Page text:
Farmer advice and engagement: CCRI's collaborative research findings on influencing farmers' environmental behaviour have been taken up widely by the policy community and agri-sector practitioners in England and Wales. As one Defra office stated "There is, over the last five years, no academic research institution that has either had more impact or has influenced to a greater extent, our approach to farmer behaviours, advice and land management environmental issues" [b].

The research informed recommendations by the independent Farming Regulation Task Force (May, 2011) on the need for clear communication of advice and the importance of working with farmers [b]. The study's good practice principles were used directly in Defra's key principles for the provision of advice, as stated in Annex 3 of Defra's Review of Advice, Incentives and Partnership Approaches, published as a Business Plan Commitment in March 2013 [e]. This review also evidenced CCRI's evaluations in identifying the drivers leading farmers to seek advice. As an indicator of the wider influence of CCRIs research in this area, Annex 1 of the report makes reference to seven reports that the institute was directly involved in producing [e].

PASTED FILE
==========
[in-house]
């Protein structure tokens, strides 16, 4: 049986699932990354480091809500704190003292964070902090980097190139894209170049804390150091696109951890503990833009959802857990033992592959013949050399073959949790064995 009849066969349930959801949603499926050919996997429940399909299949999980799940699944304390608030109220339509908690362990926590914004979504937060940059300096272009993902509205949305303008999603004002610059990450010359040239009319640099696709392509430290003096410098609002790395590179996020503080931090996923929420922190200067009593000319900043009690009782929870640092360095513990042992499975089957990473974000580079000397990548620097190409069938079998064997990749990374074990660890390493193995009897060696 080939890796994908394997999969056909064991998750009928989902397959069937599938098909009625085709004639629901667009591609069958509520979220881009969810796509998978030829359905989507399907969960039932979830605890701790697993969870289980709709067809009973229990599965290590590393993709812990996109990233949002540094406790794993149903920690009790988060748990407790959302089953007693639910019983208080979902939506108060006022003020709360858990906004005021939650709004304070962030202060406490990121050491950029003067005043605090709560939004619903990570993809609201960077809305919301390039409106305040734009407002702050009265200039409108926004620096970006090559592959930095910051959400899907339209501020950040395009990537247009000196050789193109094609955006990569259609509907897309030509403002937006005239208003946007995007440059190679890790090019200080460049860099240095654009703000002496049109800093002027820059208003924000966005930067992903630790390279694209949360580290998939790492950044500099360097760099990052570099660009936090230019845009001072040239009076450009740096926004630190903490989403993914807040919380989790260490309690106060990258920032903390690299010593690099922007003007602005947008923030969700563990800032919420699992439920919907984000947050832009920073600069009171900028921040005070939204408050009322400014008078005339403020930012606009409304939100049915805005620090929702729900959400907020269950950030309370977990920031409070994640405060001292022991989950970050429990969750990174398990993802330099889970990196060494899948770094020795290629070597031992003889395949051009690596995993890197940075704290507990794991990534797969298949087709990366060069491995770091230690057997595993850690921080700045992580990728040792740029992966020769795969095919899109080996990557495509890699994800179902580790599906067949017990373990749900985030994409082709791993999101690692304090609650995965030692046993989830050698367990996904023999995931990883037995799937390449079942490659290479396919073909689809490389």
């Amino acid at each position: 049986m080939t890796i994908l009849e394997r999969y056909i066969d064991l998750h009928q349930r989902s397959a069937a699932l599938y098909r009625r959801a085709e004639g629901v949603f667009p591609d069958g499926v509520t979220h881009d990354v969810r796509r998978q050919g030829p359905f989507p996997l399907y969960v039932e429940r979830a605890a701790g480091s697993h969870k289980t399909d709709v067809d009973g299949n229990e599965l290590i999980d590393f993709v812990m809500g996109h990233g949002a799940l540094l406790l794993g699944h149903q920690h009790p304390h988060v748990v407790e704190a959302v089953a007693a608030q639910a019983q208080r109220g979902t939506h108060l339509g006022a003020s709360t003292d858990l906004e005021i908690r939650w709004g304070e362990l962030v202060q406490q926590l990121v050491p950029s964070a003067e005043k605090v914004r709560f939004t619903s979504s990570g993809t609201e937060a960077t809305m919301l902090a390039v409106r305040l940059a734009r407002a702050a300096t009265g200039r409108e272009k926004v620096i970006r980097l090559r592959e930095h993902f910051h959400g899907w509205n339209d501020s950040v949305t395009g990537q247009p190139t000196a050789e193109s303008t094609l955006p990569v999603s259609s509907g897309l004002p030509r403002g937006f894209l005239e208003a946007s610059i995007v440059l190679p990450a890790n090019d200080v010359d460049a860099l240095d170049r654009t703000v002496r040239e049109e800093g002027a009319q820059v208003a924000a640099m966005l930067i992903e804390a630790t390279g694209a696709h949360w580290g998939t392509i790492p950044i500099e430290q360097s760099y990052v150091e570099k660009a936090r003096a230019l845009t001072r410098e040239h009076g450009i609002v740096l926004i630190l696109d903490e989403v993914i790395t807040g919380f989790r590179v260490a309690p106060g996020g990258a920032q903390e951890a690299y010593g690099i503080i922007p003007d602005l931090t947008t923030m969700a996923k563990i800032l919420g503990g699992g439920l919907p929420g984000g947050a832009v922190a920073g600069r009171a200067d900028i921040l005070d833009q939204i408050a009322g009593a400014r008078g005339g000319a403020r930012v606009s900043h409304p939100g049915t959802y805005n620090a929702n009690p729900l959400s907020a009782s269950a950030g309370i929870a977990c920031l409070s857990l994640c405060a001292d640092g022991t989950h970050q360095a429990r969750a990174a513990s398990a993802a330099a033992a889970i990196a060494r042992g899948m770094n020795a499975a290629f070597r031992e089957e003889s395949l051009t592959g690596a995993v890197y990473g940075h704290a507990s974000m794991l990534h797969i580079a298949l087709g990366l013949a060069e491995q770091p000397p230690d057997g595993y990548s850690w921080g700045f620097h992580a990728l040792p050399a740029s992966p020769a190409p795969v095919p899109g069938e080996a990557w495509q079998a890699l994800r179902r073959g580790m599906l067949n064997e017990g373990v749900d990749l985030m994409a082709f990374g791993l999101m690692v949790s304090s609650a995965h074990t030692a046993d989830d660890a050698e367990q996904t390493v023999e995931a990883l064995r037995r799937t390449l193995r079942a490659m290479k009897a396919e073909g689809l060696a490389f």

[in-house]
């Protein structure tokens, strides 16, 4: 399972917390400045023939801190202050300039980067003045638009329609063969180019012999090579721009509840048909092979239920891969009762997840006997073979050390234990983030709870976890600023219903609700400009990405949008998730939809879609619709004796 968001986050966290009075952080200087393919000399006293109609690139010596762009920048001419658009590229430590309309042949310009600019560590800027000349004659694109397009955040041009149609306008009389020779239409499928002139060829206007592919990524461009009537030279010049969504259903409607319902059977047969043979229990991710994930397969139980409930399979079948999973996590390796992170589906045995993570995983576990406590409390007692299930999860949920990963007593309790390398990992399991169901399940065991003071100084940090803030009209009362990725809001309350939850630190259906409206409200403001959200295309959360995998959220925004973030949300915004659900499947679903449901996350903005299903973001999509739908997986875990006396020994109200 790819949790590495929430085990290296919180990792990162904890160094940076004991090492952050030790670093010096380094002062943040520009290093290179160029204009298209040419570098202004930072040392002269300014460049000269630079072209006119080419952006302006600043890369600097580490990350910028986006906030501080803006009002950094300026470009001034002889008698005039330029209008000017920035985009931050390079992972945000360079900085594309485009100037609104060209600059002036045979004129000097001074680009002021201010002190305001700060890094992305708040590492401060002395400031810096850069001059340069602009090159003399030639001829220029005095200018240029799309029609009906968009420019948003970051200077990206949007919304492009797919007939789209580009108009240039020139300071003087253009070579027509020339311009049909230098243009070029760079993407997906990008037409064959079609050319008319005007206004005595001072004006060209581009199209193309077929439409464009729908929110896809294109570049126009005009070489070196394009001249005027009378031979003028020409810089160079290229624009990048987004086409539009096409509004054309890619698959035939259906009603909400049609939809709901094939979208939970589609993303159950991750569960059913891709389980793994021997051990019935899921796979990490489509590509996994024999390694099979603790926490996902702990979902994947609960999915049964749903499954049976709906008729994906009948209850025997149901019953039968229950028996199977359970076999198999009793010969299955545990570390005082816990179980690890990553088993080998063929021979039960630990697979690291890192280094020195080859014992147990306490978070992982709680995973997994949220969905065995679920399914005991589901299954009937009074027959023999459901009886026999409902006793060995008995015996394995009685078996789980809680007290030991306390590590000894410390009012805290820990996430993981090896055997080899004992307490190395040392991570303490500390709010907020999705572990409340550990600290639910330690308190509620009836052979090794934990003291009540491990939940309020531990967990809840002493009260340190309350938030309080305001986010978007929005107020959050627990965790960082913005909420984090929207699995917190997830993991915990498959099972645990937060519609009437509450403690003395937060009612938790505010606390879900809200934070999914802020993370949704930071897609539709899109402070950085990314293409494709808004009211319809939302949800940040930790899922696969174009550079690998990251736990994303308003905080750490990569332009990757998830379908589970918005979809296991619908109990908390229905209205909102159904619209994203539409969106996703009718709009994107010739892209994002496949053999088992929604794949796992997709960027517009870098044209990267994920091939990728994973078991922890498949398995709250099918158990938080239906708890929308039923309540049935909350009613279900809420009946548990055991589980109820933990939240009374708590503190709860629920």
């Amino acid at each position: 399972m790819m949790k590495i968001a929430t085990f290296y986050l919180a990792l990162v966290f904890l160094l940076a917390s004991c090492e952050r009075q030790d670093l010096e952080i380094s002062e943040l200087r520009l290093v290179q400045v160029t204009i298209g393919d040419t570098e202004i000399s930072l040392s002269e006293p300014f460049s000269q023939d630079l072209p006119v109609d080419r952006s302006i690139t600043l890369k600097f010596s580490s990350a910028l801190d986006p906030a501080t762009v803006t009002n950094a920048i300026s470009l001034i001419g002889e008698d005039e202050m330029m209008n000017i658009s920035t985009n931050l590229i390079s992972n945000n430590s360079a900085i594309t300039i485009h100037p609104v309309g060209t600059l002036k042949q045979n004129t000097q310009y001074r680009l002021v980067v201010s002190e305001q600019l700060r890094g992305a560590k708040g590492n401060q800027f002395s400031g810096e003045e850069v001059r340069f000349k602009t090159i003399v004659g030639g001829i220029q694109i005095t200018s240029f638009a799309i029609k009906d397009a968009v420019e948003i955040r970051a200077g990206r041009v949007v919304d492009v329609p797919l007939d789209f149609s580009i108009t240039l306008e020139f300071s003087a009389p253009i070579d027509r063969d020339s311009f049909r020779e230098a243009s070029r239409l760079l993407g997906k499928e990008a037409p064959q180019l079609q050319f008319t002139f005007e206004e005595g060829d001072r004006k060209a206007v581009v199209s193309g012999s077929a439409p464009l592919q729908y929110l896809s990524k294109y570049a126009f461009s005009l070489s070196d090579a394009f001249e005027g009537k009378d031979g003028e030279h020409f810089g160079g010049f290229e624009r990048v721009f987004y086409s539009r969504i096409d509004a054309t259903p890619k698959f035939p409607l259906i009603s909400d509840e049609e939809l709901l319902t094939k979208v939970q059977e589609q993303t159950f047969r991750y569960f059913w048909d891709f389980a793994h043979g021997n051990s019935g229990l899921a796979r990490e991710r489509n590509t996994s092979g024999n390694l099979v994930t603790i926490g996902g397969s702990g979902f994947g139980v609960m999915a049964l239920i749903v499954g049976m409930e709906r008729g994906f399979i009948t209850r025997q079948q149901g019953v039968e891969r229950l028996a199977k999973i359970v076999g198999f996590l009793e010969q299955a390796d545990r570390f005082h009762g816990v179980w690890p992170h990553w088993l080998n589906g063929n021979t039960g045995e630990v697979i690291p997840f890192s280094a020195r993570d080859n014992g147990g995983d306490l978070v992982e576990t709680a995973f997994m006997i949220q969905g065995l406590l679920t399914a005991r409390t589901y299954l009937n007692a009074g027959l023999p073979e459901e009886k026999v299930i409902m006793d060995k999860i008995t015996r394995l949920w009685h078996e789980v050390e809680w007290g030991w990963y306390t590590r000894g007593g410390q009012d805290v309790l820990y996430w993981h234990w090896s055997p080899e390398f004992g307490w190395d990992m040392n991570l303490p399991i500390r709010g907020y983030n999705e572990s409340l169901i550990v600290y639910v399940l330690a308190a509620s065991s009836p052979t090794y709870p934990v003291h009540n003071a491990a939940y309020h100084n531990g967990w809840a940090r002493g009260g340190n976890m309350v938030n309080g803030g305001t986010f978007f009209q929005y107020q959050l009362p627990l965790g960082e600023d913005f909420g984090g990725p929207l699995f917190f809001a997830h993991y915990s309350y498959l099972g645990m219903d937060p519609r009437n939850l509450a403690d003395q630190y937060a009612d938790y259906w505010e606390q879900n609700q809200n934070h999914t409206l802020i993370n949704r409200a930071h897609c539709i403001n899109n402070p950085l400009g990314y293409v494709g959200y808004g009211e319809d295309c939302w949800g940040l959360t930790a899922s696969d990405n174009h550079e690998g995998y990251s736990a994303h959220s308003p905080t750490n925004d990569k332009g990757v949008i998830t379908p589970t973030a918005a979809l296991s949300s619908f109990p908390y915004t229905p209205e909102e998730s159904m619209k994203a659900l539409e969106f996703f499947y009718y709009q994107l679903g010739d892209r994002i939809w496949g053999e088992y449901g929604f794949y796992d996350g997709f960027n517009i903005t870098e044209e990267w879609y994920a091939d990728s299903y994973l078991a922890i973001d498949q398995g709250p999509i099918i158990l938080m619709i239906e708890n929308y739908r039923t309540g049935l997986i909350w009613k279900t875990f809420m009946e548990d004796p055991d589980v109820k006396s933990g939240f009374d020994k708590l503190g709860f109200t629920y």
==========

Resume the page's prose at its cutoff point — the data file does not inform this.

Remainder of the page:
CCRI research also influenced the Welsh Government's approach to farmer engagement. The research on co-operative working demonstrated that successful agri-environmental co-operatives can be encouraged, through facilitation, to work collectively for environmental gain. A direct impact of this work was the employment of 18 Commons Development Officers (in situ) operating across Wales whose task is to develop the confidence and capacity of Commoners to apply for collective agri-environment schemes. Approximately 90% of Commons in Wales reportedly subscribe to and work with these Officers [f].